KRG delegation to visit Germany to discuss investigation of ISIS financial crimes
ERBIL (Kurdistan 24) – A Kurdistan Regional Government (KRG) delegation will visit Berlin, Germany, on Wednesday to meet with officials investigating the financial aspects of core international crimes by ISIS.
Representative of the Kurdistan Region Prime Minister, the Special Advisor of the United Nations Investigative Team to Promote Accountability for Crimes Committed by ISIS (UNITAD), and representatives from the Iraqi National Coordination Committee (NCC) and the German Federal Foreign Office will participate in the meeting, the KRG Office of the Coordinator for International Advocacy (OCIA) said in a press statement.
Dr. Dindar Zebari, the KRG Coordinator for International Advocacy and the KRG representative in the NCC, said in a statement that "the meeting will focus on the efforts of the KRG in this regard, as well as the mechanisms for exchanging information with the international community."
"We are continuing our coordination with UNITAD, especially in the process of archiving and documenting the crimes of ISIS, exhuming the mass graves, returning of the remains, and rescuing the kidnapped," he added. "The regional government is currently working on a project to investigate the use of mobile network information and to identify criminals through their mobile phones, which will greatly facilitate the specify of the channels through which ISIS received and transferred money through the exchange offices in Iraq and the neighboring countries."
Zebari also said that the KRG conducted substantial research since 2014 to identify the mainstream financial sources of ISIS.
ISIS carried out a genocide committed against the Yezidi community in Sinjar in 2014 and kidnapped thousands of Yezidi women. Over 2,000 Yezidi women and children remain unaccounted for, and their fates remain unknown.
ISIS kidnapped citizens, including Yezidis, members of the army and police, and asked for money from the families of the kidnapped through intermediaries. They used the phones of the kidnapped to report and request the ransom.
"ISIS also used the phones obtained from the citizens they kidnapped and received the funds through exchange offices from inside and outside Iraq," Zebari said. "ISIS deliberately laundered the money it was receiving and made financial transfers of this money to finance its armed operations and its sleeper cells throughout Iraq as well as neighboring countries."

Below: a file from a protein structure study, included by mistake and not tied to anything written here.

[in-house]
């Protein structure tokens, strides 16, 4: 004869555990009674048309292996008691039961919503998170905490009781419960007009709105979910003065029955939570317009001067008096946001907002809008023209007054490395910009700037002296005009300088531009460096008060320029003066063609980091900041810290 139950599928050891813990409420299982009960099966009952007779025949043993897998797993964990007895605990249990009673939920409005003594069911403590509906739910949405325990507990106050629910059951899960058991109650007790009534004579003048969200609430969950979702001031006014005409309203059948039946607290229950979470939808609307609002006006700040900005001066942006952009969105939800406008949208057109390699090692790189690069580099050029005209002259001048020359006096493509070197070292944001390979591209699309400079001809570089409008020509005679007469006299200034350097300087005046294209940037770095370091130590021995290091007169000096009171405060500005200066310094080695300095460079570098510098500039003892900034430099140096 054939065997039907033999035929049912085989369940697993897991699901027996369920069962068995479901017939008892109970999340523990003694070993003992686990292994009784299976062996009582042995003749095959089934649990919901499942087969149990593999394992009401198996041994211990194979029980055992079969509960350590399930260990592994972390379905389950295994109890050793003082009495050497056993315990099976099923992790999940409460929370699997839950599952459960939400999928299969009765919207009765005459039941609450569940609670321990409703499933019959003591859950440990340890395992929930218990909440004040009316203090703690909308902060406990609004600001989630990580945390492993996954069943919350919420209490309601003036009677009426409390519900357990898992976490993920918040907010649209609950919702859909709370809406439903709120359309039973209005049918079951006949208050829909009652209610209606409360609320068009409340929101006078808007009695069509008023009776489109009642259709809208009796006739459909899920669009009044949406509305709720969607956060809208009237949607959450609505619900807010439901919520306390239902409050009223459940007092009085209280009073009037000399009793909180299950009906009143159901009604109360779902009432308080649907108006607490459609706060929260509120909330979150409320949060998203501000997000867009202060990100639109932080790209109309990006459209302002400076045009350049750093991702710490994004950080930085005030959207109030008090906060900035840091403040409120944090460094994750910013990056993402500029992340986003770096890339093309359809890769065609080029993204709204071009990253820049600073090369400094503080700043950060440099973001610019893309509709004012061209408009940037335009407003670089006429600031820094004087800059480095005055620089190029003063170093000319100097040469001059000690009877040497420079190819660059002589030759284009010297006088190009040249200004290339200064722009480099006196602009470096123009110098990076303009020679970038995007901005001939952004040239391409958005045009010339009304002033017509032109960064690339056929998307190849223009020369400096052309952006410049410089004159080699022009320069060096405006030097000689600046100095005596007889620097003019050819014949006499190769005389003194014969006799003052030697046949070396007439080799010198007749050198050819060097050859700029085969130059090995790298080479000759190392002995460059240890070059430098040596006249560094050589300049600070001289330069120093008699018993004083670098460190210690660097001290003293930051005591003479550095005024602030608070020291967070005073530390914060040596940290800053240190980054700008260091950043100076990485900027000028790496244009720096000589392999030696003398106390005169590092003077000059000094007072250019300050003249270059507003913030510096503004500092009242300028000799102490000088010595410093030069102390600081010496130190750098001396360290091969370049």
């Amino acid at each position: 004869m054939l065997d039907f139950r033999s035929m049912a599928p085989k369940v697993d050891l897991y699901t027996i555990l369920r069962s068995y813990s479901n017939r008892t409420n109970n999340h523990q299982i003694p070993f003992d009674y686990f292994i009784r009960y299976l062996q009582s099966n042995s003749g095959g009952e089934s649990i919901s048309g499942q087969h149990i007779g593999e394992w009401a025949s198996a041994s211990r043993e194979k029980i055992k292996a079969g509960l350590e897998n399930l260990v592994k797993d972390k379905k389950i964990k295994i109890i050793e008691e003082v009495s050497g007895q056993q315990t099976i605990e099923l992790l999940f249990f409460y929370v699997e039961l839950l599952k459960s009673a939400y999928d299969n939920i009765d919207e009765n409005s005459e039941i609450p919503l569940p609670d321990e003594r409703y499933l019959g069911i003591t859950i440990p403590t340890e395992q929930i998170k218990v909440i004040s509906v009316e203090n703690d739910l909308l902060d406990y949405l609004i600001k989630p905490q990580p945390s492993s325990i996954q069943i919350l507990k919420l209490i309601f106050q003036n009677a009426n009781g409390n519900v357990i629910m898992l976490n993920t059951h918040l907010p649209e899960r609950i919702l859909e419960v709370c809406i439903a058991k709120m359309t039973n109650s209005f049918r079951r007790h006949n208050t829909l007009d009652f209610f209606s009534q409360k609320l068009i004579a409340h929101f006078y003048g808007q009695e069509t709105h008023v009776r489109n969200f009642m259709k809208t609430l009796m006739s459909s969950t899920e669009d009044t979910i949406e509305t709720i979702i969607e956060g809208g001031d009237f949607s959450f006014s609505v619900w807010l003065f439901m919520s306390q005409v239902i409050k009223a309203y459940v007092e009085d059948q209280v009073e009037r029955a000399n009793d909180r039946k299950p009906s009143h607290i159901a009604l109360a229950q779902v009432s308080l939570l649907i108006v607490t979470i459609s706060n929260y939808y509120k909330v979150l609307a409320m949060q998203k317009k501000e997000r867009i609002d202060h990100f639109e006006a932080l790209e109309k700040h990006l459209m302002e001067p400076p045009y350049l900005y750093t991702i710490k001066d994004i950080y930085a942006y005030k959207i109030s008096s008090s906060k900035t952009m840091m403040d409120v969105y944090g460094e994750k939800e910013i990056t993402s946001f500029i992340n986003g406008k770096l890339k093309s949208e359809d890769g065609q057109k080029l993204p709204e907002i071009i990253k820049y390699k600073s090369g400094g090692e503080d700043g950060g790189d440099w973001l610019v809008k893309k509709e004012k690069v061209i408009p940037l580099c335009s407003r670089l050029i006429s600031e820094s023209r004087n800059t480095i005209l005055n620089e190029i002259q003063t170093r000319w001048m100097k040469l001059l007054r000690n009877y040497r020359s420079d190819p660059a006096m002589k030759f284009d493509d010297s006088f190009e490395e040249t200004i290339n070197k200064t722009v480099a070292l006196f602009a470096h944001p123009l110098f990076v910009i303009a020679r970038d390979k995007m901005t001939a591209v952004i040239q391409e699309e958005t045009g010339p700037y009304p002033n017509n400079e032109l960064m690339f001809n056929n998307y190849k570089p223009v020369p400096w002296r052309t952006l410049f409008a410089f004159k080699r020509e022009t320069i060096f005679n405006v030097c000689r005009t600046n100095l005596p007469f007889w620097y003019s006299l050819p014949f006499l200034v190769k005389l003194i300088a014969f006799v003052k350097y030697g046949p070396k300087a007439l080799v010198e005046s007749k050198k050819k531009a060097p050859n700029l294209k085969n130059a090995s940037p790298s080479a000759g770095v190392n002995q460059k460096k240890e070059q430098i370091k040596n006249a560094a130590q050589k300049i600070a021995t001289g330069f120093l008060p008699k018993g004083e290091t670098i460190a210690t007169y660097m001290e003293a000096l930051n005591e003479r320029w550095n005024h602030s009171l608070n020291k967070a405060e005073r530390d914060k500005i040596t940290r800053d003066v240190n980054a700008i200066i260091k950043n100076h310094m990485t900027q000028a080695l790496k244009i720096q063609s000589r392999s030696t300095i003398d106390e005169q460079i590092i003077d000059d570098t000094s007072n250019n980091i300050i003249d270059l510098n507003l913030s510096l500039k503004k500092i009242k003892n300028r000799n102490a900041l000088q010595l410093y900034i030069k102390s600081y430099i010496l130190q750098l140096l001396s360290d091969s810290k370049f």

The statement added that "ISIS terrorist activities overwhelmingly relied on financial inputs from oil smuggling, theft and sale of antiquities, extortion and embezzelment, the money they stole from the banks, kidnappings, human trafficking of the sex slaves, and imposition of zakat - a form of almsgiving in Islam."
In addition to this, ISIS also sold the antiquities it looted, earning them $150-200 million per year.
"About 100,000 cultural items of global importance, including 4500 archaeological sites under the control of ISIS in Syria and Iraq, were seized by ISIS or located in places under their temporary rule," read the statement.
KRG Coordinator Zebari said that ISIS "had taken advantage of the Iraqi banking and financial system to strengthen their financial resources with the help of a number of individuals, companies and currency exchange offices in Iraq, which were assistive in receiving, storing and distributing the money on ISIS's sleeper and active cells across the areas it controlled."
Special Adviser of UNITAD (United Nations Investigative Team to Promote Accountability for Crimes Committed by ISIS) Christian Ritscher last year also discussed the handover of evidence of ISIS crimes with the Kurdistan Region Prime Minister Masrour Barzani.
Read More: Kurdistan PM, new UNITAD head talk handover of evidence on ISIS crimes
The KRG, in the past few years, has handed thousands of pieces of evidence on ISIS crimes to UNITAD.
Last year, Germany also renewed its support to the UNITAD by providing it with an additional one million euros in funding for its investigations into how ISIS financed its numerous crimes.